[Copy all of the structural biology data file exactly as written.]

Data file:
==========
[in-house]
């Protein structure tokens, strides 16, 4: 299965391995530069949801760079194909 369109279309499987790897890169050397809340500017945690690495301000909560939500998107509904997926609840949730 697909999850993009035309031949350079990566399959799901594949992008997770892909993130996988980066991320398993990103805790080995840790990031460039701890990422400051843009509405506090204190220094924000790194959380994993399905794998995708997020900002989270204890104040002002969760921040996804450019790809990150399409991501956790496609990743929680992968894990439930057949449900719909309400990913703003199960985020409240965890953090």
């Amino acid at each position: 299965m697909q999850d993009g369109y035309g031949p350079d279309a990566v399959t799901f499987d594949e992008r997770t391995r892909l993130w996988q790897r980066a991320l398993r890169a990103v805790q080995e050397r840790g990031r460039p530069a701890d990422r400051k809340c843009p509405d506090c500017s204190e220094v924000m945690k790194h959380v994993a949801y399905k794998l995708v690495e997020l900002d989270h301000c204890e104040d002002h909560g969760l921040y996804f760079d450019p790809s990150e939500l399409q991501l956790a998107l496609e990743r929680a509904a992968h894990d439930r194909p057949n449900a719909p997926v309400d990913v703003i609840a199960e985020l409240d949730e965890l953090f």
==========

[in-house]
């Protein structure tokens, strides 16, 4: 299965391995530069949801760079194909 369109279309499987790897890169050397809340500017945690690495301000909560939500998107509904997926609840949730 697909999850993009035309031949350079990566399959799901594949992008997770892909993130996988980066991320398993990103805790080995840790990031460039701890990422400051843009509405506090204190220094924000790194959380994993399905794998995708997020900002989270204890104040002002969760921040996804450019790809990150399409991501956790496609990743929680992968894990439930057949449900719909309400990913703003199960985020409240965890953090």
């Amino acid at each position: 299965m697909q999850d993009g369109y035309g031949p350079d279309a990566v399959t799901f499987d594949e992008r997770t391995r892909l993130w996988q790897r980066a991320l398993r890169a990103v805790q080995e050397r840790g990031r460039p530069a701890d990422r400051k809340c843009p509405d506090c500017s204190e220094v924000m945690k790194h959380v994993a949801y399905k794998l995708v690495e997020l900002d989270h301000c204890e104040d002002h909560g969760l921040y996804f760079d450019p790809s990150e939500l399409q991501l956790a998107l496609e990743r929680a509904a992968h894990d439930r194909p057949n449900a719909p997926v309400d990913v703003i609840a199960e985020l409240d949730e965890l953090f």